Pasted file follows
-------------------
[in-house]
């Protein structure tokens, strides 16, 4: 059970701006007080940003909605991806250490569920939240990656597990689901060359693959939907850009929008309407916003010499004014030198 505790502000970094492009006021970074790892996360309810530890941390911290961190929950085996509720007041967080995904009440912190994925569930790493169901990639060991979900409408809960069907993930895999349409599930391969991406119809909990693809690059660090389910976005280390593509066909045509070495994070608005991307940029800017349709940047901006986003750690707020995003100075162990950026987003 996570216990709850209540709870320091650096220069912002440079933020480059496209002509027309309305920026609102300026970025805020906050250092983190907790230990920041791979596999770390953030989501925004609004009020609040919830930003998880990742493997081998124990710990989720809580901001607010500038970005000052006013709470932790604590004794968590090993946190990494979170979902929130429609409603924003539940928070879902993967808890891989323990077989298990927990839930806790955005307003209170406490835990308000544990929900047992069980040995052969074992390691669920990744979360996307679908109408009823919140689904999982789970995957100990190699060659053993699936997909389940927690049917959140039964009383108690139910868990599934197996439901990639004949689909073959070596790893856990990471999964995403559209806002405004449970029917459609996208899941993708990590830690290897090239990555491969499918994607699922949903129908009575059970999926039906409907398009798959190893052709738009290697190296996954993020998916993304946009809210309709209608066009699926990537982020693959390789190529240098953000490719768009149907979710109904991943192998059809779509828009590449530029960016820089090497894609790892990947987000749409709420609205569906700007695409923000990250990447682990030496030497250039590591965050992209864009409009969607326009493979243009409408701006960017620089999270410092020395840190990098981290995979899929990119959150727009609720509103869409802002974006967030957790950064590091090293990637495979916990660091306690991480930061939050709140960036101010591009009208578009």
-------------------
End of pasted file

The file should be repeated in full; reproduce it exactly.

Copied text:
[in-house]
């Protein structure tokens, strides 16, 4: 059970701006007080940003909605991806250490569920939240990656597990689901060359693959939907850009929008309407916003010499004014030198 505790502000970094492009006021970074790892996360309810530890941390911290961190929950085996509720007041967080995904009440912190994925569930790493169901990639060991979900409408809960069907993930895999349409599930391969991406119809909990693809690059660090389910976005280390593509066909045509070495994070608005991307940029800017349709940047901006986003750690707020995003100075162990950026987003 996570216990709850209540709870320091650096220069912002440079933020480059496209002509027309309305920026609102300026970025805020906050250092983190907790230990920041791979596999770390953030989501925004609004009020609040919830930003998880990742493997081998124990710990989720809580901001607010500038970005000052006013709470932790604590004794968590090993946190990494979170979902929130429609409603924003539940928070879902993967808890891989323990077989298990927990839930806790955005307003209170406490835990308000544990929900047992069980040995052969074992390691669920990744979360996307679908109408009823919140689904999982789970995957100990190699060659053993699936997909389940927690049917959140039964009383108690139910868990599934197996439901990639004949689909073959070596790893856990990471999964995403559209806002405004449970029917459609996208899941993708990590830690290897090239990555491969499918994607699922949903129908009575059970999926039906409907398009798959190893052709738009290697190296996954993020998916993304946009809210309709209608066009699926990537982020693959390789190529240098953000490719768009149907979710109904991943192998059809779509828009590449530029960016820089090497894609790892990947987000749409709420609205569906700007695409923000990250990447682990030496030497250039590591965050992209864009409009969607326009493979243009409408701006960017620089999270410092020395840190990098981290995979899929990119959150727009609720509103869409802002974006967030957790950064590091090293990637495979916990660091306690991480930061939050709140960036101010591009009208578009």